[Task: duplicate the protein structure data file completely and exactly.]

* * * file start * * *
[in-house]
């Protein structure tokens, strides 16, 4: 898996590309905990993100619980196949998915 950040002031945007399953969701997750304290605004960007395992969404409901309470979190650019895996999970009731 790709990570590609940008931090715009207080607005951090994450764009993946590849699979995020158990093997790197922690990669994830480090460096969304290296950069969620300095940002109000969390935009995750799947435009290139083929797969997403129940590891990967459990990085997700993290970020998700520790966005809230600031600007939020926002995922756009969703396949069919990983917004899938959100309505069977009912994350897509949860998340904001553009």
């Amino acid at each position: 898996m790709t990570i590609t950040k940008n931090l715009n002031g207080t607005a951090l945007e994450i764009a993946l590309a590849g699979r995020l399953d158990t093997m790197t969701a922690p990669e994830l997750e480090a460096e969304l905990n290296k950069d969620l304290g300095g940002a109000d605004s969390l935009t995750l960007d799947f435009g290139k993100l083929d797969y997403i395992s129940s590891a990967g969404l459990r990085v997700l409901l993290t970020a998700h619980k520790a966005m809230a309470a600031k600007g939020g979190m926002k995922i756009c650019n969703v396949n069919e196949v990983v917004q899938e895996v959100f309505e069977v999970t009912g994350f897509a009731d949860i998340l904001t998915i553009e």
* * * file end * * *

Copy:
[in-house]
């Protein structure tokens, strides 16, 4: 898996590309905990993100619980196949998915 950040002031945007399953969701997750304290605004960007395992969404409901309470979190650019895996999970009731 790709990570590609940008931090715009207080607005951090994450764009993946590849699979995020158990093997790197922690990669994830480090460096969304290296950069969620300095940002109000969390935009995750799947435009290139083929797969997403129940590891990967459990990085997700993290970020998700520790966005809230600031600007939020926002995922756009969703396949069919990983917004899938959100309505069977009912994350897509949860998340904001553009």
């Amino acid at each position: 898996m790709t990570i590609t950040k940008n931090l715009n002031g207080t607005a951090l945007e994450i764009a993946l590309a590849g699979r995020l399953d158990t093997m790197t969701a922690p990669e994830l997750e480090a460096e969304l905990n290296k950069d969620l304290g300095g940002a109000d605004s969390l935009t995750l960007d799947f435009g290139k993100l083929d797969y997403i395992s129940s590891a990967g969404l459990r990085v997700l409901l993290t970020a998700h619980k520790a966005m809230a309470a600031k600007g939020g979190m926002k995922i756009c650019n969703v396949n069919e196949v990983v917004q899938e895996v959100f309505e069977v999970t009912g994350f897509a009731d949860i998340l904001t998915i553009e």